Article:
Why I’m voting Civilian

I don’t like to talk politics, and I don’t like to “pick” parties.  I don’t like the arguments that cause more heat than light, and I genuinely think that the vast majority of the people in parliament are good people – so the attacks on these people that occur just upset me.

Last Friday when I wrote this I was on the fence between National or Labour – and after I’d picked one I was going to decide whether I’d vote for the party, or a support party (the Greens or the Maori party were my picks).  I had found this election hard to make a pick on, but I’d generally preferred the policy costings and transparency compared to other times, so I was feeling good.

What was missing from the post I wrote last Friday was a section I deleted at the end (a point 11).  This point said that any information about the undermining of New Zealand institutions, such as through TPPA agreement details being made public, dwarves the issues I have discussed in terms of voting importance for me.  In this section I had written that I only left this to the end, as I had sufficient trust in New Zealand political institutions that I don’t expect this to turn into an important issue.

Now we have the recent discussion of Project Speargun, adding to the long process of New Zealand integrating itself into a global data connection network – a process that has been going strong as part of a war on terror that has included both Labour and National governments.  With obfuscation always part of the discussion around these types of issues, it has also become more likely we’ll see the same sort of lack of clarity around the TPPA in NZ – irrespective of the party that is in power.

It is with this sort of disenfranchisement that I initially recommended having a protest vote party – such as the Civilian Party – exist for.  As a result, for consistency sake I will likely vote for them on Saturday (the first time I haven’t voted early in my life as I wait for information).  Let me discuss.

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Discussion Tuesday

Today just a quote from someone I was talking to:

I used to think I hated just economists due to their arrogance, the arrogance of knowing about the social and economic world.  It turns out I hate everyone as, as everyone seems to believe they know how the world works and how to fix it.

It is a general sentiment (around knowledge) that I agree with – although the hatred is unnecessary.  In truth, my view is that it is undue confidence about our own folk model of the economy/society is part of human nature – accepting we know a lot less, and trying to make our statements around policy transparent and testable, would be neat things.  In my view this is what good “economics” involves.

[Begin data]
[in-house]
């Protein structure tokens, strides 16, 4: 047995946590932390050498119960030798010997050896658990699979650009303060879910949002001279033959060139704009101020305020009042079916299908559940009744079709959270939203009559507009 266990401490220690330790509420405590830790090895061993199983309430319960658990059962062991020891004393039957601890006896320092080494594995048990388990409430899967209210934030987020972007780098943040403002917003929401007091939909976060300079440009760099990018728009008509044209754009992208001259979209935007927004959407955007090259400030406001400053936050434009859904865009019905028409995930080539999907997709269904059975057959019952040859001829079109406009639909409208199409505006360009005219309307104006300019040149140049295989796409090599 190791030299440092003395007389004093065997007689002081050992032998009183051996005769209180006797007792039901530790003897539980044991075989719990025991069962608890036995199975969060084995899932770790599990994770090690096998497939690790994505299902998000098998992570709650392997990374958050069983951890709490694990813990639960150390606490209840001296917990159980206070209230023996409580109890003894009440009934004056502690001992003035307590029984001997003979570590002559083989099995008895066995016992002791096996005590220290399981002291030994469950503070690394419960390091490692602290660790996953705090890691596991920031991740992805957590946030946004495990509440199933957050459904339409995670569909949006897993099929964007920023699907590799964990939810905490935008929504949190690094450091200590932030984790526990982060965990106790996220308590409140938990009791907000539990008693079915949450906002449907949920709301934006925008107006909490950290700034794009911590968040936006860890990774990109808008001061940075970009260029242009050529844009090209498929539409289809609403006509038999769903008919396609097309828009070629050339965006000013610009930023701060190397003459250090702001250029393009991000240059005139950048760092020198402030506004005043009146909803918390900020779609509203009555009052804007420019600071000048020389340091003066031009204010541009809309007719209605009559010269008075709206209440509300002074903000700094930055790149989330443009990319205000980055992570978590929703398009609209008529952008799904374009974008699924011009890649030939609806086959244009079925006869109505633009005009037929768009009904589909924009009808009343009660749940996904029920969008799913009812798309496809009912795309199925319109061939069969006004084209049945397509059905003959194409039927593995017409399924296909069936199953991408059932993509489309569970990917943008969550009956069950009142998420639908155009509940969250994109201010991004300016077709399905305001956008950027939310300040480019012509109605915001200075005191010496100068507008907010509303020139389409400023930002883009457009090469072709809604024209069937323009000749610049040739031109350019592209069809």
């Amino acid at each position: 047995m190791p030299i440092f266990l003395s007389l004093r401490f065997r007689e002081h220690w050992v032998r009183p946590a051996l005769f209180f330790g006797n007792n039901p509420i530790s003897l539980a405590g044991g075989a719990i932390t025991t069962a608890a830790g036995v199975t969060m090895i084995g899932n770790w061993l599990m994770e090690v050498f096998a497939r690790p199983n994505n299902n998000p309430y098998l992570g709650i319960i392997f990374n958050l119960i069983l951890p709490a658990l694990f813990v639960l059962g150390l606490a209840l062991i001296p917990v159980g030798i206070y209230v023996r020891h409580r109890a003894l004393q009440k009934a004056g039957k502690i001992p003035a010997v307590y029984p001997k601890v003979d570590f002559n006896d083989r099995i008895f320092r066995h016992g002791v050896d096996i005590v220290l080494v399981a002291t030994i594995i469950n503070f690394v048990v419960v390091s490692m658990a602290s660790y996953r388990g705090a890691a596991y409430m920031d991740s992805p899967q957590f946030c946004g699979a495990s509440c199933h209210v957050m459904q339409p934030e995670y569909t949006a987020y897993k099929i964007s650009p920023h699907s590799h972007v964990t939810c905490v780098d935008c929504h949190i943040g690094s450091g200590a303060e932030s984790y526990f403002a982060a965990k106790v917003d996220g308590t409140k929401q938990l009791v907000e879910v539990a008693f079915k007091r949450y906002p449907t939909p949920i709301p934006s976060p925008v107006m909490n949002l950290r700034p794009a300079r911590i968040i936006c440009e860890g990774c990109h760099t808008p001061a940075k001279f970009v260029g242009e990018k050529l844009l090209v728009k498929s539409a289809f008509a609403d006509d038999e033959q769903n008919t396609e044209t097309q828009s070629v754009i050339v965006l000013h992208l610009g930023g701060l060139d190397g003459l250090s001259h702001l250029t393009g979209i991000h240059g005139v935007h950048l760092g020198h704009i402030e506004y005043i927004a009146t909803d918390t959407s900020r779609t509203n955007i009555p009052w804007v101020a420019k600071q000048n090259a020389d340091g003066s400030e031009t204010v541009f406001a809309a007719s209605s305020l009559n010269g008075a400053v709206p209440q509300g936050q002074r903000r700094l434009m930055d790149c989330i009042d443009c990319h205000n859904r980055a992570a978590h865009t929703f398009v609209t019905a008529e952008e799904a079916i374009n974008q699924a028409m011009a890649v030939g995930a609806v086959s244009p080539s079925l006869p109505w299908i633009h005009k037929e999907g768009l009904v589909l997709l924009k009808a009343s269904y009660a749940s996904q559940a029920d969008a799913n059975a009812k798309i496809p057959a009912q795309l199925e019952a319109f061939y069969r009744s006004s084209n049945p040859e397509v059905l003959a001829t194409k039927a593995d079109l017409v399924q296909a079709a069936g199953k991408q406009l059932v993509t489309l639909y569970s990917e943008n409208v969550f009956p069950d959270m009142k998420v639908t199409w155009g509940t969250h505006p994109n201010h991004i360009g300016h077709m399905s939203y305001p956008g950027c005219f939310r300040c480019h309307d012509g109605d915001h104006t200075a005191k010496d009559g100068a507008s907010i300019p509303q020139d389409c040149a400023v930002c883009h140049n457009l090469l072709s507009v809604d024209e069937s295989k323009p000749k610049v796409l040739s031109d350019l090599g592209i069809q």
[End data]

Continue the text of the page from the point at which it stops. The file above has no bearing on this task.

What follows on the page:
Discussion Tuesday

Let us fully outsource this one to twitter!

Given my Garmin watch which syncs to Strava and Runtastic, and my Fitbit pedometer that sits on the other arm – and the fact that I connect these to MyFitnessPal where I log my food via my cellphone, I sort of see where he is coming from.  I love my shiny online badges.  Furthermore, I believe there is a term for this type of behavioural effect (which acts both as incentive and a form of precommitment depending on its design) – gamification.

What econs do

Recently on twitter I decided to write a bunch of acronyms.  In my defence I noted:

Now a couple of points were left unsaid here.  What is the other 65% and how did I get my data.

The other 65% falls into three categories.  15% is made up of using esoteric terms to describe often obvious social phenomenon.  Another 10% is made up of using metaphors as a way of communicating these esoteric terms.  And the final 40% is mentioning data points.

The data set used to decompose what economists do into these categories is an unbalanced panel from the last 7 years.  Given selection bias in my sample and the fuzziness of quantifying what fits into certain categories I used a bit of calibration (to fit the data to known population parameters), smoothing, hedonic adjustment, and judgement to adjust the data.

In other terms I made it up.

Proper posts will be back soon – I have been working on posts about NZ election policies.  They won’t be that detailed, but hopefully they will be of interest.

Woops

I have just accidentally purchased 6 books on methodology, mostly economics but one from sociology and one general philosophy of science book.  As I’m supposed to be estimating a whole lot of things at the moment, this combined with these new books may leave me a little quiet …

Hopefully I can get up from my slumber to write about the election during the weekend (and have the posts go up over the week).  But if it doesn’t happen, here is the excuse.  I’m time inconsistent and my best precommitment mechanism was to not buy the books – and it failed me.

Note:  One of the books appears to be premised on the idea that economics is returning to sociology, and that eventually they’ll combined into the same discipline (called sociology).  This isn’t the sociology book – this is one of the philosophy of economics books which I purchased under a bundle of “economic methodology books”.  I will report back once I’ve read it – there is a different one I want to read first, to see if it is a better introductory book than a few others I already own (specifically this fellow I learnt from – with a pdf version appearing here it seems).

I love introductory books, even in areas where I have read a bit of the literature, as the people who can communicate the ideas most clearly are often those that understand it most deeply.  Not always, but often.